We live in a home with an electric heat pump. Those of you whom have them know what I'm talking about when I say that we are never warm in the winter. Never mind that we keep the thermostat set at 62 F. We decided to install a ventless propane log fireplace, not only to supplement the heat pump, but to give us heat in the event of a power outage. On February 5th, the corner of our dining room was empty.
And then the framing started. We're big do-it-yourself-ers here. You learn by doing, and believe me, we've learned. Sometimes that means doing things more than once, but it's all a part of the process.
Not only do we benefit from these projects, but our children do, too. I'm thankful that Verne and I both had parents that did the same. I learned an immense amount just from having to stand at the ready to hand my dad tools or hold a flashlight.
Some of the children enjoy these projects more than others. Collin is ready to help as soon as he hears about the project. He's a great help, really. He and I figured out how many rocks we would need to face the fireplace, and we were right on. This is such a great way to demonstrate the practical aspect of math! Autumn is a huge help, too, and doesn't mind getting her hands dirty.
Framing took one weekend. When your walls aren't perfectly square it creates problems.
The next weekend after all of the framing was up, Verne installed metal lath, and then placed a scratch coat of cement over that. I didn't get pictures that night. I was tired, and went to bed while he stayed up all night to finish.
You might remember that I woke up to this.
Truth be told, I thought it was beautiful, and hated to cover it up.
Verne rested most of the day since the scratch coat had to dry for 24 hours, and then we started again the next evening. Time to hang the rocks! We had never done anything like this before, but did tons of research before we started. We were amazed when the stone actually stuck to the wall.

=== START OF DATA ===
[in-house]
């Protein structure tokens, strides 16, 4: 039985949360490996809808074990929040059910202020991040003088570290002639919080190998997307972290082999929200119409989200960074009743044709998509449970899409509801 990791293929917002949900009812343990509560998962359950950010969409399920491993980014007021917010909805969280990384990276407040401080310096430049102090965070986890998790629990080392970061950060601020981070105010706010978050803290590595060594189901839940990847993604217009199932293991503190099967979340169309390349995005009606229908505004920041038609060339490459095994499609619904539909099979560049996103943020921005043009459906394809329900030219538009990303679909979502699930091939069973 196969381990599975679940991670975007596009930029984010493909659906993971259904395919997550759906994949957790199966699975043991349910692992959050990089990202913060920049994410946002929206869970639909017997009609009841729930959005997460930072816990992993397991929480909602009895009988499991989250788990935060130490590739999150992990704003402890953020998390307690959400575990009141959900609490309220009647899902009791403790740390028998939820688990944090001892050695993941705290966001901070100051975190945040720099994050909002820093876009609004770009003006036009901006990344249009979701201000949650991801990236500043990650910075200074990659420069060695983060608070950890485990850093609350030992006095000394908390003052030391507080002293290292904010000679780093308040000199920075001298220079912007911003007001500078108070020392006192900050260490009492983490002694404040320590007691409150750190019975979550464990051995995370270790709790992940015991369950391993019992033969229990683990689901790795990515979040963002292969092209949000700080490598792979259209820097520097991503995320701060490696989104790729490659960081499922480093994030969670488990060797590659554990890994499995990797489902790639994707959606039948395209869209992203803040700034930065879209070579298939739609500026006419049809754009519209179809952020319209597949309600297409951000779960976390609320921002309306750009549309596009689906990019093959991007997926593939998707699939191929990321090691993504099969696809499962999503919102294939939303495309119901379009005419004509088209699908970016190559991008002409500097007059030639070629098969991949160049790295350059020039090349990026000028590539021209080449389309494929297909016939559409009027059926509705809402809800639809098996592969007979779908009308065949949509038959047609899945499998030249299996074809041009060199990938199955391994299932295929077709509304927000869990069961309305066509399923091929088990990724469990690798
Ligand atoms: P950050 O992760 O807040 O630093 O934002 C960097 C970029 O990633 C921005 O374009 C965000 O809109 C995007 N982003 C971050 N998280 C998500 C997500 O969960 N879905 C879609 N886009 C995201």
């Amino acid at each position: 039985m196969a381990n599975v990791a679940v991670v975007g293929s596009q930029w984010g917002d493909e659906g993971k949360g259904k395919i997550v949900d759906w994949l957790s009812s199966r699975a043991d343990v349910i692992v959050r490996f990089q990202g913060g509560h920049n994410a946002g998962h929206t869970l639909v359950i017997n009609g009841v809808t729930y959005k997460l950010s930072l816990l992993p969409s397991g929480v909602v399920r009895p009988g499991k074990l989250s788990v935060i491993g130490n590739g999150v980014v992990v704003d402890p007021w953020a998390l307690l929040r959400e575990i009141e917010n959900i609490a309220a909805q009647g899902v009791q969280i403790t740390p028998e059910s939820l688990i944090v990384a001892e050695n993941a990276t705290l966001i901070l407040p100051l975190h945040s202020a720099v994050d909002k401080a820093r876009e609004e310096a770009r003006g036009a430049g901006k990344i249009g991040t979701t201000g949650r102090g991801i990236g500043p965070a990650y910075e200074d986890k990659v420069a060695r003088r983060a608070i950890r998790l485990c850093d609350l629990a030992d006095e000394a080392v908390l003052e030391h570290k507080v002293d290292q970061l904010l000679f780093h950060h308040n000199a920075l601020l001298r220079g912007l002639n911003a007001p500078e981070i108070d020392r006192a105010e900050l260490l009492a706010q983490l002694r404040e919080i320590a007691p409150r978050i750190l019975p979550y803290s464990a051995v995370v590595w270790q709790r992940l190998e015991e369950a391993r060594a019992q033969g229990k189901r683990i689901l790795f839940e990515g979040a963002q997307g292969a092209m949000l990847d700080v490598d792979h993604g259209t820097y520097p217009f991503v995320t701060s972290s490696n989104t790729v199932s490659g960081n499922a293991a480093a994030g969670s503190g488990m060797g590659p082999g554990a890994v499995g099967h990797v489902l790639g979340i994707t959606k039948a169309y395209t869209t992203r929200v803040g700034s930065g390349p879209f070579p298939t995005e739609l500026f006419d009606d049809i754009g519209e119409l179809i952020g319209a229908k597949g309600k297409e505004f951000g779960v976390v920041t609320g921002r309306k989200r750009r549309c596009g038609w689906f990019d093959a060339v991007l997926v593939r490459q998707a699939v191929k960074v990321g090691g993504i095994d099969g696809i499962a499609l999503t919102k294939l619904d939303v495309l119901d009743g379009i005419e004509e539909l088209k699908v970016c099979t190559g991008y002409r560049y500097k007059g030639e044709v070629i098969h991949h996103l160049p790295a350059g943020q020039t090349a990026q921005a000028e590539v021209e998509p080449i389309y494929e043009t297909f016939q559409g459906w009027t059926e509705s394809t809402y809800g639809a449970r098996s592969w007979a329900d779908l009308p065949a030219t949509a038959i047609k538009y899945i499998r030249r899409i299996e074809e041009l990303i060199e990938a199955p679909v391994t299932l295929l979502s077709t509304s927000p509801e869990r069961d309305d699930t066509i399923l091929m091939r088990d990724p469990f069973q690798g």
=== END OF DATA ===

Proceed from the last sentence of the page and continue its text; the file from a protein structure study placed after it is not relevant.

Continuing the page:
This turned into an all night party. Verne, Collin, Autumn, and I laid out the patterns of rocks, and took turns buttering and placing them on the wall. It was fun! We sang, we danced, we snacked, and got entirely goofy.
We couldn't believe how pretty it looked, and that we had actually done this ourselves. Abigail was a big help, too. We finished around noon, having been up all night. There was cement dust everywhere. She, single-handedly, cleaned up, while the rest of us went to bed. I was so thankful to wake up five hours later to a perfectly clean house, with the table set prettily for supper. Never underestimate the power of a young person! Oh, how we praised her, and she beamed!
Next, came the grout. Who knew that it would be so much like cake decorating? Turns out I was very good at this, and so I ended up being the one to complete the job. I wasn't strong enough to squeeze a contractor's grout bag, so I ended up using disposable Wilton cake decorating bags, and they worked beautifully. While I'm happy with the way it turned out, it was a job I didn't enjoy. We tinted the grout, and I think I was allergic to the dye. My hands felt like they were on fire even though I wore gloves. I'm glad that's done!
Verne and I had visited a local Mennonite man about making a mantel. We told him exactly what we wanted, and he explained that he was very busy and probably wouldn't get to it for about 8 weeks. He thought the mantel would be $300. I was shocked, and encouraged Verne to try building it himself. I knew he could do it, and I knew that he wouldn't take 8 weeks.
We bought the lumber last weekend, and Verne got all of the pieces cut. He fastened them together and sanded everything smooth. Over the weekend, he primed and painted everything. Total cost? $110.
And last night, he hung it up.
Start to finish, we did it all. (Tonight he gets to put the baseboard back on!)